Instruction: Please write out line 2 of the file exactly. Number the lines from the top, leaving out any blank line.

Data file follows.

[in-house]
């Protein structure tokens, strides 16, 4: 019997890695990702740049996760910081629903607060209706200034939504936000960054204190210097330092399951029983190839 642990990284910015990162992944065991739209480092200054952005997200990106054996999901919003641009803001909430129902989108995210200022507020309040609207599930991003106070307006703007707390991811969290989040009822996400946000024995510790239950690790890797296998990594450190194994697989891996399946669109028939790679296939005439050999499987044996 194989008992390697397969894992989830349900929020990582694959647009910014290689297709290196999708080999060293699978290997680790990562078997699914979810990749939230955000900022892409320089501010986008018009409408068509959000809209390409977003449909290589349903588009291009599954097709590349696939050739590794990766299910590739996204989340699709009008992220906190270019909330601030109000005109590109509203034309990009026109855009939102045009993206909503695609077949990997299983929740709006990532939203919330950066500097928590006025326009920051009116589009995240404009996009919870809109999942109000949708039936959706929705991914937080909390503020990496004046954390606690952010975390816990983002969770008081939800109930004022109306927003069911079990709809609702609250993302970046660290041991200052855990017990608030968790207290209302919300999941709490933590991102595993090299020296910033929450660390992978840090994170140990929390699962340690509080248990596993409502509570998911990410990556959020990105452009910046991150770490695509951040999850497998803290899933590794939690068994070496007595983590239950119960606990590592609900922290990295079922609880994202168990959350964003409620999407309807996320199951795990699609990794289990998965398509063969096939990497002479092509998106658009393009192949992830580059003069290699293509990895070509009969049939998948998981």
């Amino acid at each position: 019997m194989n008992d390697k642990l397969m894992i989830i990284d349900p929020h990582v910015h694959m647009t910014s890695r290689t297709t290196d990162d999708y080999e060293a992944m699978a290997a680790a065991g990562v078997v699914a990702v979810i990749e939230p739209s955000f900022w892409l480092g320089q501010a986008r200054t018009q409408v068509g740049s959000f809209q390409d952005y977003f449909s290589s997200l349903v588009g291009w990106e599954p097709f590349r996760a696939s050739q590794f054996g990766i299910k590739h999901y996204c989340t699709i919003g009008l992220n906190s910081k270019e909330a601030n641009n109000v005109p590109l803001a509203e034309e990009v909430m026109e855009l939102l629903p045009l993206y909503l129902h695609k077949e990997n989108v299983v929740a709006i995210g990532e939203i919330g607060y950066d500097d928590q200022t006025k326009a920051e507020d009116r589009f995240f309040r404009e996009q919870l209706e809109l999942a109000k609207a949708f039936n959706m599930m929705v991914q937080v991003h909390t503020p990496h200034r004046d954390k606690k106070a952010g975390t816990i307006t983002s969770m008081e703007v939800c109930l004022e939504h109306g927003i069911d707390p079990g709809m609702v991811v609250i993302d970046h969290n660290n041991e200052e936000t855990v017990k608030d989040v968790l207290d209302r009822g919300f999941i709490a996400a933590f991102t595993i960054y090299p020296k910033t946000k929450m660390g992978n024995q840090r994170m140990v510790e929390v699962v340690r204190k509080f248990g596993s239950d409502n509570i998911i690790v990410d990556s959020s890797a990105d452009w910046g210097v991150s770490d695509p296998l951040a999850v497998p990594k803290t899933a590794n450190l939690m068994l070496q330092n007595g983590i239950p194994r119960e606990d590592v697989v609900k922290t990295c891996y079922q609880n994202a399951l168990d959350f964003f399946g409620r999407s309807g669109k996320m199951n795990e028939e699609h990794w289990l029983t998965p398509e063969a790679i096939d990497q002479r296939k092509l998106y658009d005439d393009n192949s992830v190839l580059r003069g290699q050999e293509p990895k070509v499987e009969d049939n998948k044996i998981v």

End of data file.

């Protein structure tokens, strides 16, 4: 019997890695990702740049996760910081629903607060209706200034939504936000960054204190210097330092399951029983190839 642990990284910015990162992944065991739209480092200054952005997200990106054996999901919003641009803001909430129902989108995210200022507020309040609207599930991003106070307006703007707390991811969290989040009822996400946000024995510790239950690790890797296998990594450190194994697989891996399946669109028939790679296939005439050999499987044996 194989008992390697397969894992989830349900929020990582694959647009910014290689297709290196999708080999060293699978290997680790990562078997699914979810990749939230955000900022892409320089501010986008018009409408068509959000809209390409977003449909290589349903588009291009599954097709590349696939050739590794990766299910590739996204989340699709009008992220906190270019909330601030109000005109590109509203034309990009026109855009939102045009993206909503695609077949990997299983929740709006990532939203919330950066500097928590006025326009920051009116589009995240404009996009919870809109999942109000949708039936959706929705991914937080909390503020990496004046954390606690952010975390816990983002969770008081939800109930004022109306927003069911079990709809609702609250993302970046660290041991200052855990017990608030968790207290209302919300999941709490933590991102595993090299020296910033929450660390992978840090994170140990929390699962340690509080248990596993409502509570998911990410990556959020990105452009910046991150770490695509951040999850497998803290899933590794939690068994070496007595983590239950119960606990590592609900922290990295079922609880994202168990959350964003409620999407309807996320199951795990699609990794289990998965398509063969096939990497002479092509998106658009393009192949992830580059003069290699293509990895070509009969049939998948998981």